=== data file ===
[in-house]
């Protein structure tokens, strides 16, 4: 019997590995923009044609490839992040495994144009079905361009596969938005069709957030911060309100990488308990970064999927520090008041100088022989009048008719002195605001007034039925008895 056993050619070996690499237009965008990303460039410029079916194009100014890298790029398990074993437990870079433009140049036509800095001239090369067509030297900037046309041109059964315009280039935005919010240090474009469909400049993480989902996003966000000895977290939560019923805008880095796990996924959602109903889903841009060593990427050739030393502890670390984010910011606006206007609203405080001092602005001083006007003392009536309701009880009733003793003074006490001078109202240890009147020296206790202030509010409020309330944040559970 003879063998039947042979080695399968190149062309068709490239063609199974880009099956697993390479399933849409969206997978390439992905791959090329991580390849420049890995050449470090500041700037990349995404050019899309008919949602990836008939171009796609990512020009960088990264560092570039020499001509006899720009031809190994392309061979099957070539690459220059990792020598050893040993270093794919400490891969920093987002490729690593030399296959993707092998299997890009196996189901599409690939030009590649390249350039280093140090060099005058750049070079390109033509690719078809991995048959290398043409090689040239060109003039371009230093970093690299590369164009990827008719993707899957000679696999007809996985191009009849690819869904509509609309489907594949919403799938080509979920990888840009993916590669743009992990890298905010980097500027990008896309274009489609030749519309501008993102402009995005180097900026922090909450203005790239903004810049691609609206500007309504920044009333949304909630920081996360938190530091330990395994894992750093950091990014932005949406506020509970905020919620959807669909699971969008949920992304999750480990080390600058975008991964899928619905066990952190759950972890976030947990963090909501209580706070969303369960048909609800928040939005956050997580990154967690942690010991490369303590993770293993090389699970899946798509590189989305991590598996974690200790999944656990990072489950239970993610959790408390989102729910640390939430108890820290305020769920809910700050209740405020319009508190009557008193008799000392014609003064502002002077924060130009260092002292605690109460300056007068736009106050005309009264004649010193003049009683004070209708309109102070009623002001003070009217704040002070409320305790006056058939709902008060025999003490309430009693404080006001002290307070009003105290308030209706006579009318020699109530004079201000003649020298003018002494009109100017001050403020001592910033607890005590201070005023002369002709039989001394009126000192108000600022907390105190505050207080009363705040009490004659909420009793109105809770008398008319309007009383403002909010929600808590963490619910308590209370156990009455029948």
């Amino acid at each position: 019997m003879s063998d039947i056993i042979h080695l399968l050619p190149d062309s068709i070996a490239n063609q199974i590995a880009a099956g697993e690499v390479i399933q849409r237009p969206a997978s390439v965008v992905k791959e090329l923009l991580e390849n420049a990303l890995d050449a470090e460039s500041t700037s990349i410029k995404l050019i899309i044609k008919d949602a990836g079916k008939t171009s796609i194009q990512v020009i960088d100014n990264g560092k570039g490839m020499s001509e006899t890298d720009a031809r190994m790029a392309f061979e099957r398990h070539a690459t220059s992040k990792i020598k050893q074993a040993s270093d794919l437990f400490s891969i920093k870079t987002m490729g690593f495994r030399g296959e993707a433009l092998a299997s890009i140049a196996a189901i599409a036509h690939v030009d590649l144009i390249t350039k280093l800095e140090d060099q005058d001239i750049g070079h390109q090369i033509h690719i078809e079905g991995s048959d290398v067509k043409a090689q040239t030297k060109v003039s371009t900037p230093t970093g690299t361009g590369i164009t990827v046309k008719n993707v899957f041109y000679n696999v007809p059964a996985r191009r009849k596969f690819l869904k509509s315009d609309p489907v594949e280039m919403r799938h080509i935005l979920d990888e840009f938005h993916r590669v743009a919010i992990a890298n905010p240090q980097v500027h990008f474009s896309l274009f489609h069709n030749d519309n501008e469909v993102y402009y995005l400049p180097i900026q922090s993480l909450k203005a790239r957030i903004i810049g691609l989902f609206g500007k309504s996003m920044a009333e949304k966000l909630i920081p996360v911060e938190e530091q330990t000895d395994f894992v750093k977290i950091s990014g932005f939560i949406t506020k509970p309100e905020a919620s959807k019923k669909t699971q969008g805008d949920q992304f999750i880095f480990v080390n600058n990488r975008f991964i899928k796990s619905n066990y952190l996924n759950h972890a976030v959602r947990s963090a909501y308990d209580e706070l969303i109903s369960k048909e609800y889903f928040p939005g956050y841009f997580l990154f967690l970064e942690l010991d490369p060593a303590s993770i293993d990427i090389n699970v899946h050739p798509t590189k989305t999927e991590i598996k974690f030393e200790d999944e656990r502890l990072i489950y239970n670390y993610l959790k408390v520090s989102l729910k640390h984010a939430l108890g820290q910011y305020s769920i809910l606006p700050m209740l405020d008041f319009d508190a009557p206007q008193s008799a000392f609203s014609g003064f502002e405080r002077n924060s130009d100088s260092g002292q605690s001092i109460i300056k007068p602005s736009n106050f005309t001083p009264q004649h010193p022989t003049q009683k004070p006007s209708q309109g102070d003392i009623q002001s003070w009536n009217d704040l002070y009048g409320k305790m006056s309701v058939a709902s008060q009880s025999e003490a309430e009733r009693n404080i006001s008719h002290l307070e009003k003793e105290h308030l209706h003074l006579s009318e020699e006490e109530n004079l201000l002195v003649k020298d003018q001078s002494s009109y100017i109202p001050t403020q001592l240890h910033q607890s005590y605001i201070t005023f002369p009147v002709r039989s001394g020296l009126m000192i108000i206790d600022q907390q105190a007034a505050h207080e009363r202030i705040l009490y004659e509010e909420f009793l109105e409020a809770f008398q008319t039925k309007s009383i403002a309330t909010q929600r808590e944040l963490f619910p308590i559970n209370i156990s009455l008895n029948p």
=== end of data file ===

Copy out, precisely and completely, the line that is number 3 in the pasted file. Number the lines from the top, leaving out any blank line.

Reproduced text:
């Amino acid at each position: 019997m003879s063998d039947i056993i042979h080695l399968l050619p190149d062309s068709i070996a490239n063609q199974i590995a880009a099956g697993e690499v390479i399933q849409r237009p969206a997978s390439v965008v992905k791959e090329l923009l991580e390849n420049a990303l890995d050449a470090e460039s500041t700037s990349i410029k995404l050019i899309i044609k008919d949602a990836g079916k008939t171009s796609i194009q990512v020009i960088d100014n990264g560092k570039g490839m020499s001509e006899t890298d720009a031809r190994m790029a392309f061979e099957r398990h070539a690459t220059s992040k990792i020598k050893q074993a040993s270093d794919l437990f400490s891969i920093k870079t987002m490729g690593f495994r030399g296959e993707a433009l092998a299997s890009i140049a196996a189901i599409a036509h690939v030009d590649l144009i390249t350039k280093l800095e140090d060099q005058d001239i750049g070079h390109q090369i033509h690719i078809e079905g991995s048959d290398v067509k043409a090689q040239t030297k060109v003039s371009t900037p230093t970093g690299t361009g590369i164009t990827v046309k008719n993707v899957f041109y000679n696999v007809p059964a996985r191009r009849k596969f690819l869904k509509s315009d609309p489907v594949e280039m919403r799938h080509i935005l979920d990888e840009f938005h993916r590669v743009a919010i992990a890298n905010p240090q980097v500027h990008f474009s896309l274009f489609h069709n030749d519309n501008e469909v993102y402009y995005l400049p180097i900026q922090s993480l909450k203005a790239r957030i903004i810049g691609l989902f609206g500007k309504s996003m920044a009333e949304k966000l909630i920081p996360v911060e938190e530091q330990t000895d395994f894992v750093k977290i950091s990014g932005f939560i949406t506020k509970p309100e905020a919620s959807k019923k669909t699971q969008g805008d949920q992304f999750i880095f480990v080390n600058n990488r975008f991964i899928k796990s619905n066990y952190l996924n759950h972890a976030v959602r947990s963090a909501y308990d209580e706070l969303i109903s369960k048909e609800y889903f928040p939005g956050y841009f997580l990154f967690l970064e942690l010991d490369p060593a303590s993770i293993d990427i090389n699970v899946h050739p798509t590189k989305t999927e991590i598996k974690f030393e200790d999944e656990r502890l990072i489950y239970n670390y993610l959790k408390v520090s989102l729910k640390h984010a939430l108890g820290q910011y305020s769920i809910l606006p700050m209740l405020d008041f319009d508190a009557p206007q008193s008799a000392f609203s014609g003064f502002e405080r002077n924060s130009d100088s260092g002292q605690s001092i109460i300056k007068p602005s736009n106050f005309t001083p009264q004649h010193p022989t003049q009683k004070p006007s209708q309109g102070d003392i009623q002001s003070w009536n009217d704040l002070y009048g409320k305790m006056s309701v058939a709902s008060q009880s025999e003490a309430e009733r009693n404080i006001s008719h002290l307070e009003k003793e105290h308030l209706h003074l006579s009318e020699e006490e109530n004079l201000l002195v003649k020298d003018q001078s002494s009109y100017i109202p001050t403020q001592l240890h910033q607890s005590y605001i201070t005023f002369p009147v002709r039989s001394g020296l009126m000192i108000i206790d600022q907390q105190a007034a505050h207080e009363r202030i705040l009490y004659e509010e909420f009793l109105e409020a809770f008398q008319t039925k309007s009383i403002a309330t909010q929600r808590e944040l963490f619910p308590i559970n209370i156990s009455l008895n029948p």